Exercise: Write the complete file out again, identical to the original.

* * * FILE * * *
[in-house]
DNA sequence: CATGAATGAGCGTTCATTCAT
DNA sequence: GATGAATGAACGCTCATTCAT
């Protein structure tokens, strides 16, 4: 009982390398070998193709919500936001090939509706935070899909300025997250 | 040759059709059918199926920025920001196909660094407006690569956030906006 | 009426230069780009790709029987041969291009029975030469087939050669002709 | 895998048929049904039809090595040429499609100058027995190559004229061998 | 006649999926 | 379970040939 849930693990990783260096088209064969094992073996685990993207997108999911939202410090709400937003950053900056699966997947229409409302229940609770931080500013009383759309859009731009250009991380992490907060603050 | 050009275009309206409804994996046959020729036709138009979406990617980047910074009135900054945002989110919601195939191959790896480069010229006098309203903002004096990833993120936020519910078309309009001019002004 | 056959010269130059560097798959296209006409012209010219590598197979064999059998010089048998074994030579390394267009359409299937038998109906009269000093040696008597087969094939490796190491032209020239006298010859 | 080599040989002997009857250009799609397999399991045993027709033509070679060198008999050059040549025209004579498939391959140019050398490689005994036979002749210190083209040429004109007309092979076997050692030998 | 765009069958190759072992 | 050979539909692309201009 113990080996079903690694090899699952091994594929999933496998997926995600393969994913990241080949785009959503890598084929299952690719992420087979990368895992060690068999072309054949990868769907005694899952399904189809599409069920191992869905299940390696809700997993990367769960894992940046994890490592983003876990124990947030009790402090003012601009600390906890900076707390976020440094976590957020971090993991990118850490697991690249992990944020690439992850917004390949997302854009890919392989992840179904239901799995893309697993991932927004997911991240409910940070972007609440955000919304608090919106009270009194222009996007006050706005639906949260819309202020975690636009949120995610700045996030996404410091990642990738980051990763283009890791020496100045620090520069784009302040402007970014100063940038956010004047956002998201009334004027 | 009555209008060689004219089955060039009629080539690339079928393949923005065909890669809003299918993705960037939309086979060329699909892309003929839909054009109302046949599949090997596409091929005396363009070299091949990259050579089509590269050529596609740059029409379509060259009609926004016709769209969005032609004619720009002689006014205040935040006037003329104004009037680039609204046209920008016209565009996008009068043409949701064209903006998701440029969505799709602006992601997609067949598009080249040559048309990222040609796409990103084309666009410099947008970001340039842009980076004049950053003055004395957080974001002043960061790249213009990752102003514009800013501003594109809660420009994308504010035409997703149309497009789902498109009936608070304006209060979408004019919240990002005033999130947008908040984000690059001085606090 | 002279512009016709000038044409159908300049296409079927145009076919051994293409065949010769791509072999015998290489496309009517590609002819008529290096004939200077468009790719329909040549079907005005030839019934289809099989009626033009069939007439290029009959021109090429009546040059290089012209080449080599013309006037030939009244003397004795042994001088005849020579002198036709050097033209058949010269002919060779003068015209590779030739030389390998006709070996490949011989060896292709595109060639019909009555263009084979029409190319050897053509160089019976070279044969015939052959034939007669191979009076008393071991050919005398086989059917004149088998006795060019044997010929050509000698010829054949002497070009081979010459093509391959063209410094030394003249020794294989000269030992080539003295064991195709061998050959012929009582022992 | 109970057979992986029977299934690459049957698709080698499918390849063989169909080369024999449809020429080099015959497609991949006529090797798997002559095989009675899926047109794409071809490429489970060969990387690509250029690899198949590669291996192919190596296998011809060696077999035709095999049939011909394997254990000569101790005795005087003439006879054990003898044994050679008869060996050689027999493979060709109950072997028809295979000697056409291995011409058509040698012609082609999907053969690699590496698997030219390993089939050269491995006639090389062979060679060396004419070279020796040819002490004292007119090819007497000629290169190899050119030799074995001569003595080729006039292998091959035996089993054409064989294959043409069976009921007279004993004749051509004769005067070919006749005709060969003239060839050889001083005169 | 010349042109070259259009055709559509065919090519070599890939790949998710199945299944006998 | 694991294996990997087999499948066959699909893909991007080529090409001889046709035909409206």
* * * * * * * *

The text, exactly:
[in-house]
DNA sequence: CATGAATGAGCGTTCATTCAT
DNA sequence: GATGAATGAACGCTCATTCAT
């Protein structure tokens, strides 16, 4: 009982390398070998193709919500936001090939509706935070899909300025997250 | 040759059709059918199926920025920001196909660094407006690569956030906006 | 009426230069780009790709029987041969291009029975030469087939050669002709 | 895998048929049904039809090595040429499609100058027995190559004229061998 | 006649999926 | 379970040939 849930693990990783260096088209064969094992073996685990993207997108999911939202410090709400937003950053900056699966997947229409409302229940609770931080500013009383759309859009731009250009991380992490907060603050 | 050009275009309206409804994996046959020729036709138009979406990617980047910074009135900054945002989110919601195939191959790896480069010229006098309203903002004096990833993120936020519910078309309009001019002004 | 056959010269130059560097798959296209006409012209010219590598197979064999059998010089048998074994030579390394267009359409299937038998109906009269000093040696008597087969094939490796190491032209020239006298010859 | 080599040989002997009857250009799609397999399991045993027709033509070679060198008999050059040549025209004579498939391959140019050398490689005994036979002749210190083209040429004109007309092979076997050692030998 | 765009069958190759072992 | 050979539909692309201009 113990080996079903690694090899699952091994594929999933496998997926995600393969994913990241080949785009959503890598084929299952690719992420087979990368895992060690068999072309054949990868769907005694899952399904189809599409069920191992869905299940390696809700997993990367769960894992940046994890490592983003876990124990947030009790402090003012601009600390906890900076707390976020440094976590957020971090993991990118850490697991690249992990944020690439992850917004390949997302854009890919392989992840179904239901799995893309697993991932927004997911991240409910940070972007609440955000919304608090919106009270009194222009996007006050706005639906949260819309202020975690636009949120995610700045996030996404410091990642990738980051990763283009890791020496100045620090520069784009302040402007970014100063940038956010004047956002998201009334004027 | 009555209008060689004219089955060039009629080539690339079928393949923005065909890669809003299918993705960037939309086979060329699909892309003929839909054009109302046949599949090997596409091929005396363009070299091949990259050579089509590269050529596609740059029409379509060259009609926004016709769209969005032609004619720009002689006014205040935040006037003329104004009037680039609204046209920008016209565009996008009068043409949701064209903006998701440029969505799709602006992601997609067949598009080249040559048309990222040609796409990103084309666009410099947008970001340039842009980076004049950053003055004395957080974001002043960061790249213009990752102003514009800013501003594109809660420009994308504010035409997703149309497009789902498109009936608070304006209060979408004019919240990002005033999130947008908040984000690059001085606090 | 002279512009016709000038044409159908300049296409079927145009076919051994293409065949010769791509072999015998290489496309009517590609002819008529290096004939200077468009790719329909040549079907005005030839019934289809099989009626033009069939007439290029009959021109090429009546040059290089012209080449080599013309006037030939009244003397004795042994001088005849020579002198036709050097033209058949010269002919060779003068015209590779030739030389390998006709070996490949011989060896292709595109060639019909009555263009084979029409190319050897053509160089019976070279044969015939052959034939007669191979009076008393071991050919005398086989059917004149088998006795060019044997010929050509000698010829054949002497070009081979010459093509391959063209410094030394003249020794294989000269030992080539003295064991195709061998050959012929009582022992 | 109970057979992986029977299934690459049957698709080698499918390849063989169909080369024999449809020429080099015959497609991949006529090797798997002559095989009675899926047109794409071809490429489970060969990387690509250029690899198949590669291996192919190596296998011809060696077999035709095999049939011909394997254990000569101790005795005087003439006879054990003898044994050679008869060996050689027999493979060709109950072997028809295979000697056409291995011409058509040698012609082609999907053969690699590496698997030219390993089939050269491995006639090389062979060679060396004419070279020796040819002490004292007119090819007497000629290169190899050119030799074995001569003595080729006039292998091959035996089993054409064989294959043409069976009921007279004993004749051509004769005067070919006749005709060969003239060839050889001083005169 | 010349042109070259259009055709559509065919090519070599890939790949998710199945299944006998 | 694991294996990997087999499948066959699909893909991007080529090409001889046709035909409206």